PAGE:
In the early hours of Saturday morning, ignoring the blare of children’s television, I muzzily and reflexively poked at the Twitter icon on the battered screen of my knackered phone. Down I scrolled through the dozens and dozens of updates I’d missed during my five or so hours of child-interrupted sleep until I came upon one by comic artist Jamie Smart. It read
Oh my god. There was a fifth housemate in The Young Ones and she was terrifying.
Huh? I blinked, took a big swig of my bitter, luke-warm, instant coffee, and clicked the link Jamie had posted.
On Business Insider Australia I read the headline REVEALED: There really was a creepy fifth housemate lurking in cult British TV show The Young Ones. The article had been posted that very morning (18th June, 2016). What the…?
For those of you who don’t already know, The Young Ones was a seminal, anarchic comedy series that ran on the BBC for two series between 1982 and 1984. Much like Monty Python, but in the era of VHS, The Young Ones became a show that many of us who were born in the 1970s ended up watching again and again and again. Business Insider news editor Peter Farquhar had, it turns out, quite recently watched a video on YouTube entitled The Young Ones ~ The 5th Roommate, which had been posted back in July 2012. This video had been inspired by a 1999 posting on The Easter Egg Archive website, which took its cue from a page last updated the previous year on a now defunct site called The British Comedy Library (still, thankfully, available via The Internet Archive’s wonderful WayBack Machine). The strange person at the back of the house is the title of the page. It contains a few quotes from viewers who have emailed in to the site about something they’ve spotted re-watching the original 1982 series of the BBC comedy show The Young Ones. Things like
Has anyone else noticed the strange person who appears to share the flat with the guys. If you look carefully in the first five episodes you can see a mysterious person with long black hair who appears sitting against walls in the background of quite a few scenes.
And yes, the 2012 YouTube video shows it: a fifth housemate appearing at least once in every episode of the entire first series. She never moves, she never speaks, you never see her face, and her presence is never acknowledged by any of the other characters, but she’s there.
In his reply Posner said that he and fellow director Paul Jackson
thought it would be funny to have some ghostly figure in the background of some scenes that was never explained or talked about. Hair all over the face so you shouldn’t be able to decipher the gender, either. The fact that we forgot to do it consistently shows what a bunch of amateurs we were in them days.
In his article Farquhar goes on to write
So maybe the fifth housemate idea wasn’t such a big deal to the cast and crew back then. Often what artists think of their own work is only half of the story. The other is what impact it has on the audience and its legacy and in this regard, “The Young Ones” still stands up incredibly well 34 years after it first aired. The appearance of the running “fifth housemate” gag is a great example.
Posner’s short email explanation was, happily, enough to allay Farquhar’s worries, and general sense of unease about the mysterious fifth housemate. Not mine though. No, not mine. Because you see, to me, Posner’s explanation doesn’t quite make sense. The fifth housemate – or the ghost as we should probably more accurately call her – isn’t nearly so throwaway a gag as Posner suggests, or Farquhar seems happy to believe.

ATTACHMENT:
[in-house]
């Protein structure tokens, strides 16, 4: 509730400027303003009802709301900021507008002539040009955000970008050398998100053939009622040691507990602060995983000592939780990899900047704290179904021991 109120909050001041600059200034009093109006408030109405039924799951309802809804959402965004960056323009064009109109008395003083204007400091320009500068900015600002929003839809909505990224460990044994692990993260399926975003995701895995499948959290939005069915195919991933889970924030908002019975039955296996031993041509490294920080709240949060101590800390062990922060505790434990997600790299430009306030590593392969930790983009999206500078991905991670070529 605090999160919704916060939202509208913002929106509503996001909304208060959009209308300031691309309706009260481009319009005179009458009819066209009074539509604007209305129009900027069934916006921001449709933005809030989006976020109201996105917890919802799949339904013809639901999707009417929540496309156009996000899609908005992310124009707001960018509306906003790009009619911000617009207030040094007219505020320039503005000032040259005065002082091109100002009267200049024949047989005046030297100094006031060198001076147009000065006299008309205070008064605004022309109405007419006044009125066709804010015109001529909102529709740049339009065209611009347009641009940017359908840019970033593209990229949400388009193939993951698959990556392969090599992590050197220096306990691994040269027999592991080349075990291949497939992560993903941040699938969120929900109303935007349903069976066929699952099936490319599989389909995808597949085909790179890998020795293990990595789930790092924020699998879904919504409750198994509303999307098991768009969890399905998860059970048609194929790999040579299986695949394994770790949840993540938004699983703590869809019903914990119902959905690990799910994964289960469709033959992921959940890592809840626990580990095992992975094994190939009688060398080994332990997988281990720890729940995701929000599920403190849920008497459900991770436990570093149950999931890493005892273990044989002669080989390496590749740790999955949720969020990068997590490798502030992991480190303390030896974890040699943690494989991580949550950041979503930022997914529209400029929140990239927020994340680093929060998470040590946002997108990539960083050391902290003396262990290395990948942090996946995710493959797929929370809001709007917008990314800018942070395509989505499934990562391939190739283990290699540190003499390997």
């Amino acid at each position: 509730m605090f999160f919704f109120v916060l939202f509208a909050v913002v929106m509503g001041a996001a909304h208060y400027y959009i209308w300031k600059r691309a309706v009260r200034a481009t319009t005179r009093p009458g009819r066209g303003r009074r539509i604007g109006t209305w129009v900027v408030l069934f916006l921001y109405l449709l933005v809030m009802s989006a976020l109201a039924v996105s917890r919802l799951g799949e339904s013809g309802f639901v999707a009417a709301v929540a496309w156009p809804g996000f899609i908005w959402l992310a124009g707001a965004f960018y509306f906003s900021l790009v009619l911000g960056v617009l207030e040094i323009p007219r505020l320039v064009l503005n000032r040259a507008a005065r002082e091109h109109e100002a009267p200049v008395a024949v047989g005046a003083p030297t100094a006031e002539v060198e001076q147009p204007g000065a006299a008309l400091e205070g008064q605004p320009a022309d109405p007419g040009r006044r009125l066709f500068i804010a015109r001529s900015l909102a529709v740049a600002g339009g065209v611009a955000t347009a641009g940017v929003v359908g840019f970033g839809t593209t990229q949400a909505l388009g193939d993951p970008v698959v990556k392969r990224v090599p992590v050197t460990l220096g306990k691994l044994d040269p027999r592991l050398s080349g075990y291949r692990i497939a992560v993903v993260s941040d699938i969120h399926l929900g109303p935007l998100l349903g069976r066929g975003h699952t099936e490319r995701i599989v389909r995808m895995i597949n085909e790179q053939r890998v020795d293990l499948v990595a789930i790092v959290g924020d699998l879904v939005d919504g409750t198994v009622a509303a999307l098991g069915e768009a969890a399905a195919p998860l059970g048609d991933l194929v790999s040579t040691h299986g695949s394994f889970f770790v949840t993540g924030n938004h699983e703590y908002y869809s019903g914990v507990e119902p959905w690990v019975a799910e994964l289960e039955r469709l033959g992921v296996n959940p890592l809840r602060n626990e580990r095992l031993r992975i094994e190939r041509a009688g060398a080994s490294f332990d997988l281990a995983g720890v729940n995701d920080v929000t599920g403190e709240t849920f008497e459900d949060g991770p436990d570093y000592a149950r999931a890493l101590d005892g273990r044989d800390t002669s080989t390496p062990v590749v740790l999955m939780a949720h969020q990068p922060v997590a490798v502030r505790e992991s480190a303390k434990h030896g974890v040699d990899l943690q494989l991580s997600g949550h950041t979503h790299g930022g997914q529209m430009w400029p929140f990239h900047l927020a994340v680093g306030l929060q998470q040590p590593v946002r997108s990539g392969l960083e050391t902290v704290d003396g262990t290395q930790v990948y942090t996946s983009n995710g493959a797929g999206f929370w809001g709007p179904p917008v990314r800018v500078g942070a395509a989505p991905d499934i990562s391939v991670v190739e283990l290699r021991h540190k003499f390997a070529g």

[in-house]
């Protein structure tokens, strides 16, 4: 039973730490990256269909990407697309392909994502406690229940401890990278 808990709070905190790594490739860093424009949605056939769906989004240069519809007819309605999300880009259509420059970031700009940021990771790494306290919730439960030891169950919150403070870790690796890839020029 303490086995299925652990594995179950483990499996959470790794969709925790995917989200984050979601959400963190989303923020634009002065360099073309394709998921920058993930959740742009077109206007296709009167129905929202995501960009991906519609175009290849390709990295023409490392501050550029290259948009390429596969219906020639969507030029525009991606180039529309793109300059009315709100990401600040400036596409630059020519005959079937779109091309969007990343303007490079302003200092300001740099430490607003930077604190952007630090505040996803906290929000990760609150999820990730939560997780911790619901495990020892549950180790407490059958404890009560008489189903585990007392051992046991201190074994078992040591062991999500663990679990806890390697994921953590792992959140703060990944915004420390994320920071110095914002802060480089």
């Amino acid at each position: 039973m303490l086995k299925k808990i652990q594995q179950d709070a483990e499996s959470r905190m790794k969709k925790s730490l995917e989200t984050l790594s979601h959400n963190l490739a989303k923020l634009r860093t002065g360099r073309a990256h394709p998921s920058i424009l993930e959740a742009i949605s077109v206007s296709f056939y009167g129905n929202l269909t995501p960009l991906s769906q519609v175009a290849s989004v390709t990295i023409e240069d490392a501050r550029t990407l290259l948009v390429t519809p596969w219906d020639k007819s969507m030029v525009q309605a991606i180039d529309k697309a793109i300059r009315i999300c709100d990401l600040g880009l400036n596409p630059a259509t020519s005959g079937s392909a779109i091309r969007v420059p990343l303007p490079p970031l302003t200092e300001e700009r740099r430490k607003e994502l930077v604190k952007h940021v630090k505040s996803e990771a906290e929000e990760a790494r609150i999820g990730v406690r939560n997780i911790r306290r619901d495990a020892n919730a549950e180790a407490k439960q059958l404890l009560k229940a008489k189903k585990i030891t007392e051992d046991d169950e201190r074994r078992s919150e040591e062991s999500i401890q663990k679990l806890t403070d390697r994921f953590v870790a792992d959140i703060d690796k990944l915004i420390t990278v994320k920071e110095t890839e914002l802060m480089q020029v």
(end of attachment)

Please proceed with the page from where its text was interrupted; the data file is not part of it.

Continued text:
In episode 2 she remains in more or less the same place, sitting motionless behind the couch as Vyvyan and Rick watch television.
At the start of episode 3 a man who appears to be a late 20th century Druid/wizardy hippy of some sort exits the cellar of the Young Ones’ house as part of a surreal “what happens when no-one’s watching” sequence (which also involves a roller-skating chip and carrot falling in love). There, sitting outside the cellar door, next to the stairs, is the ghost in her usual pose. She’s still there later in the episode (her head only visible through the balustrades) when the housemates are watching TV, fail to notice an armed siege take place in the house, and eventually decide to go to the pub.
In episode 4 she’s back in the living room behind the couch.
In episode 5 she’s still in the living room but now seated in an armchair near the window. All four of the main characters are in the room with her, three sat facing her, and as ever no-one ever acknowledges her. She’s still there throughout the party that happens later in the episode, also appearing in another part of the house when Neil takes a bong-hit that sends him into space and back.
In episode 6, titled Flood, the ghost drifts past the living room window in the floodwaters that have engulfed the house.
So, as you can see, there are times when the ghost is a kind of background gag (throughout much of ep 3, most notably) but there are just as many, if not more, occasions when this never mentioned, never acknowledged figure is front and centre on the screen.
How could Ben Elton, who not only co-wrote the series but also appeared in ep 1, have failed to notice the inclusion of this character? Farquhar writes
I thought it’s not surprising Elton doesn’t remember what was probably just a running gag shared by Posner, Jackson and the production crew.
but does that make sense? The actress playing the ghost had to be there on set for every episode bar one. There must have been times where they were sorting her costume, her hair, and getting her into position for certain shots. Although she is never acknowledged on screen, her actually appearing there must have taken more effort than Posner seems to suggest. If Elton was on set for any of the episodes, you’d think he’d have noticed this. The ghost’s appearance in ep 6 goes one step further in that, fleeting as it is, it has been added in post production. It’s not just someone sitting silently in the background of the shot – it’s a specially edited and superimposed final appearance of the mysterious figure. On top of all that, there’s further evidence to suggest that the ghost was more than just a mere throwaway, tagged-on gag: she appeared in publicity for the first series.
If, right now, you search for images of The Young Ones, you will find some promo shots from 1982 with the four main characters standing in the kitchen of their house around an empty white wooden chair. Mike is wearing gingham pyjamas with teddy bears printed on them, and in some shots has one foot on the chair.